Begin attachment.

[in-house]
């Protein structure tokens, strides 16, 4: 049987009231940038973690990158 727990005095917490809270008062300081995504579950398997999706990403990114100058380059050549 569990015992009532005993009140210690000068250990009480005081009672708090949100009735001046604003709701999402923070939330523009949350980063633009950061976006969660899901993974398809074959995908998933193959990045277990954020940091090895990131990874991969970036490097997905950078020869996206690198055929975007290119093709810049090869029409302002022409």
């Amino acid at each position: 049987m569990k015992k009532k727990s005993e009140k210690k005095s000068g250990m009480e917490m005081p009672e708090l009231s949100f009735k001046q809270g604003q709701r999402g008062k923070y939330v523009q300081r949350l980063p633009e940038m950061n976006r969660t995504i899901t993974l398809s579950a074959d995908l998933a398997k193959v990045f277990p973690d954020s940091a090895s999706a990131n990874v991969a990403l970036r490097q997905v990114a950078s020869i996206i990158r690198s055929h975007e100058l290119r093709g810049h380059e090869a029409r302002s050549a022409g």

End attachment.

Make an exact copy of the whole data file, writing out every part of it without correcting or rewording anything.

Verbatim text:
[in-house]
């Protein structure tokens, strides 16, 4: 049987009231940038973690990158 727990005095917490809270008062300081995504579950398997999706990403990114100058380059050549 569990015992009532005993009140210690000068250990009480005081009672708090949100009735001046604003709701999402923070939330523009949350980063633009950061976006969660899901993974398809074959995908998933193959990045277990954020940091090895990131990874991969970036490097997905950078020869996206690198055929975007290119093709810049090869029409302002022409």
């Amino acid at each position: 049987m569990k015992k009532k727990s005993e009140k210690k005095s000068g250990m009480e917490m005081p009672e708090l009231s949100f009735k001046q809270g604003q709701r999402g008062k923070y939330v523009q300081r949350l980063p633009e940038m950061n976006r969660t995504i899901t993974l398809s579950a074959d995908l998933a398997k193959v990045f277990p973690d954020s940091a090895s999706a990131n990874v991969a990403l970036r490097q997905v990114a950078s020869i996206i990158r690198s055929h975007e100058l290119r093709g810049h380059e090869a029409r302002s050549a022409g």